We all have our pet sayings, yes? You know people who say “you know,” others who rely on “um” or, well, don’t even get me started on “like.” Thing is, any saying can be irritating if it’s used to excess.
Take the ever-popular “bless her heart.” That phrase, with its various permutations (his heart, your heart, etc.) has been used, discussed, trotted out as quintessentially Southern, laughed at and with, reviled and revered for decades, at least. It’s useful, but you must admit that if it’s in every other sentence, it’s tiresome.
Same goes for “sounds like a plan.” Certainly you’ve heard that one; you’ve probably said it. There’s nothing wrong with it … unless, of course, you say “Here’s the plan,” you detail it, and then someone else says, “Sounds like a plan.” Of course it’s a plan. Didn’t you say it’s the plan?
Anyway, it’s repetition that gets to me. I once ate lunch with a very respected and talented reporter friend. While we were eating, he uttered one sentence — and admittedly, he was flustered by something — in which he said: “You know, I mean, you know, uh, you know, this, you know … .” I did the only normal thing. I sat there, transfixed and counting. In that one sentence alone, he said “you know” 19 times. A talented writer, who would never use “you know” in his writing, even once.
Overuse, that’s the key to some of my whining today. Not the actual words, but their overuse. That’s what makes them lose effectiveness. They become irritating. They make diners count up to 19.
I once wrote a whole column on the overuse of “sort of” (http://bit.ly/15C9Xm), and the same goes for “clearly,” “actually” and “just.” It’s amazing, but people who say any of those (especially “just”) once in a sentence are likely to say it repeatedly, in every sentence: I just hope that you just know that we just need to just just just … help!
If you hear someone say “kind of,” “sort of” or “just,” you should start counting big time. Just for your own secret pleasure, of course. There is something about those particular verbal crutches — once they get their hooks into you, they own you. They rule your speech.
Some words and phrases currently riding high in popularity are “at the end of the day,” “powerful,” “transparent,” “sea change” and — oh, here’s one that’s ubiquitous — “Best. Something. Ever.” Sometimes there is a period after each word, but not always. TV Guide, talking about an online game: “Best. Game. Ever.” On another page: “When Dave met Blago. Worst. Idea. Ever.” And again: “Colbert and McCartney: Best. Interview. Ever.” British YouTube sensation Tom Milsom, announcing a live online show: “Best BlogTv Show Ever.”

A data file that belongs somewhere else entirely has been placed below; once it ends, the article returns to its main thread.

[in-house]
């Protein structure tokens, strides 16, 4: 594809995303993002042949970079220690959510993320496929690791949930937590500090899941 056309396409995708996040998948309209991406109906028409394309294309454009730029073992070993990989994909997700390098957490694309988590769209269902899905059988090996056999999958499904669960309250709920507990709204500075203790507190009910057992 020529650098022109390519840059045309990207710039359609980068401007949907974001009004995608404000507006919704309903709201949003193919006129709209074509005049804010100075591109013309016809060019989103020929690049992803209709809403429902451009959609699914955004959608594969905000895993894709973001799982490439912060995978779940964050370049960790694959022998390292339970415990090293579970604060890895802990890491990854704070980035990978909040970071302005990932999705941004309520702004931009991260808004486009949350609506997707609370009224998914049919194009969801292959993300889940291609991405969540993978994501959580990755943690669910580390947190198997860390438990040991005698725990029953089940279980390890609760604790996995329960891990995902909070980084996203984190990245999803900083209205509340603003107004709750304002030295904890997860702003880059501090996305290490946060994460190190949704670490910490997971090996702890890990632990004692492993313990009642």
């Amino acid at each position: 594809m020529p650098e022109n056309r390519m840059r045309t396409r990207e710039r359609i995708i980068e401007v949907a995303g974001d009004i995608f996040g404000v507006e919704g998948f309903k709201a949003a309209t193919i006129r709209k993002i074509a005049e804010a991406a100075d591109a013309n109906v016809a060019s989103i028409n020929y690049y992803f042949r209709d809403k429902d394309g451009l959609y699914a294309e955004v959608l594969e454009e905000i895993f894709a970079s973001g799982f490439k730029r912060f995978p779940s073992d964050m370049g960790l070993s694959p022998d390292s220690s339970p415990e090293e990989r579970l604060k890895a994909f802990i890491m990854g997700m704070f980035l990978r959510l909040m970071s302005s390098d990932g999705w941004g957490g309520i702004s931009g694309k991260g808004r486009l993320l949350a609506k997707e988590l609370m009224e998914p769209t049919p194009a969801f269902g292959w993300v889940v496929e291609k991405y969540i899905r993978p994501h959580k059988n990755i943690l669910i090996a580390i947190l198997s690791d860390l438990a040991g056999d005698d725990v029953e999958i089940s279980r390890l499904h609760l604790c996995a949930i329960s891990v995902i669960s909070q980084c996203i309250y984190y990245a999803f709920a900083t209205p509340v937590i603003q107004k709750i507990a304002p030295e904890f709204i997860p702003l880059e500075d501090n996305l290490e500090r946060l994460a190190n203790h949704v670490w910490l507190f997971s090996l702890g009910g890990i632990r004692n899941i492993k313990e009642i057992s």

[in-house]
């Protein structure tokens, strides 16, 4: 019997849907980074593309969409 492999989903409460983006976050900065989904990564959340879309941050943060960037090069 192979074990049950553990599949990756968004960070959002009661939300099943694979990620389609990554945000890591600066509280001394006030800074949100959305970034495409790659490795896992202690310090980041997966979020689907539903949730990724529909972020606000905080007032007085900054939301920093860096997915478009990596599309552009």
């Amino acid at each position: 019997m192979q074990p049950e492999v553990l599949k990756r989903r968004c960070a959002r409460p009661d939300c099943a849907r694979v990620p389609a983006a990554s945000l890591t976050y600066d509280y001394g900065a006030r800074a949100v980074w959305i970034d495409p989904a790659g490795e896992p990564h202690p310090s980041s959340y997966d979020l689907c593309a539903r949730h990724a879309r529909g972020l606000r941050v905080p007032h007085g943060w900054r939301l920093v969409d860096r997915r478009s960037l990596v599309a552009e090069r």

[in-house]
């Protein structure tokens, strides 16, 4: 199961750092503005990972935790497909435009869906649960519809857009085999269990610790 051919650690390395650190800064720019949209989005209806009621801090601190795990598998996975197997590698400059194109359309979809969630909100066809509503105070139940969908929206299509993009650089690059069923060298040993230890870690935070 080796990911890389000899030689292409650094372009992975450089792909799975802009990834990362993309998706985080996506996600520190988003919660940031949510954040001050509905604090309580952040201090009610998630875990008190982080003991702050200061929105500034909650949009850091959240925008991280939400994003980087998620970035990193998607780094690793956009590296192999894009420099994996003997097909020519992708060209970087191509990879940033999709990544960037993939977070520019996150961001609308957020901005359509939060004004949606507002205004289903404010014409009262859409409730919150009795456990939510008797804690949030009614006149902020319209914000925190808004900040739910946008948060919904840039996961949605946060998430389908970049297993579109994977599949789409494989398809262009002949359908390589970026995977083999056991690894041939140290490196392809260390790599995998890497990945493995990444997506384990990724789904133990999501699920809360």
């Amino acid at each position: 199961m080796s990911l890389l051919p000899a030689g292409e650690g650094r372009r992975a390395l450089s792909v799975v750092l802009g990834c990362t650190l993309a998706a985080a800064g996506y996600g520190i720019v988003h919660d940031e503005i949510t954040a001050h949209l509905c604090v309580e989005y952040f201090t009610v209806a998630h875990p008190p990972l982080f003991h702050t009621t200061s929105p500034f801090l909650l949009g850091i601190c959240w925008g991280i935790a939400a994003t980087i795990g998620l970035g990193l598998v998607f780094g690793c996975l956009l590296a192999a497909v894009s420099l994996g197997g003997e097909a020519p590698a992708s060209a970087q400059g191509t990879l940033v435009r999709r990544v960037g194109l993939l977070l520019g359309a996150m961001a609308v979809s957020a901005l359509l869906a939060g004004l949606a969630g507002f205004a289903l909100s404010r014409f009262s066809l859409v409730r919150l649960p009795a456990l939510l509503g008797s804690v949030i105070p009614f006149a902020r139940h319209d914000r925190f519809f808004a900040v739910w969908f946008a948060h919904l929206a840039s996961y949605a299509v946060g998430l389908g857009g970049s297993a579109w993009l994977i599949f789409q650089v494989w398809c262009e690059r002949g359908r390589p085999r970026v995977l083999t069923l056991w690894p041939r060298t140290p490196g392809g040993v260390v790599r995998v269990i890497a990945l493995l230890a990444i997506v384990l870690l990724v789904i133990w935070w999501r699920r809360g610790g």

There are some phrases, however, that are simply wrong, no matter how infrequently (or frequently) they are used. You know not to say “not hardly,” “can’t hardly” or (as a state senator just said) “cain’t hardly” when you mean “hardly.” So “she can hardly carry that by herself” is correct, whereas “she can’t hardly carry that by herself” means just the opposite from what you want.
Have you ever said, “begs the question,” as in this example from an Associated Press story about a performer appearing on the TV show Dancing With the Stars: “Lil’ Kim had an X-rated public image until she appeared on DWTS. Which begs the question: Is DWTS the new rehab?”
It’s a complicated phrase to judge. It began as a form of logical fallacy, described by Aristotle a very long time ago. Today’s usage is the result of confusion over the translation of “petitio principii,” which literally means “assuming the starting point.” However, “petitio” also means begging; as a result, “this begs the question” may incorrectly be translated as “this begs us, entreats us, to raise and consider the question.”
Even though some recent dictionaries grant that the newer usage is correct (standard), some purists still fight it. There’s even a website (cafepress.com/begthequestion) that offers T-shirts and other merchandise saying, “Oops — you used Beg the Question in an improper way.”
Who’s right? Old fuddy-duddies like Aristotle (bless his heart) or modern linguists, descriptivists who say that language is always changing, so live with it? Hmmm, I’d say it actually, just, you know, like begs the question, clearly.
Mike Clark writes a monthly language column for the News & Record. Reach him at email@example.com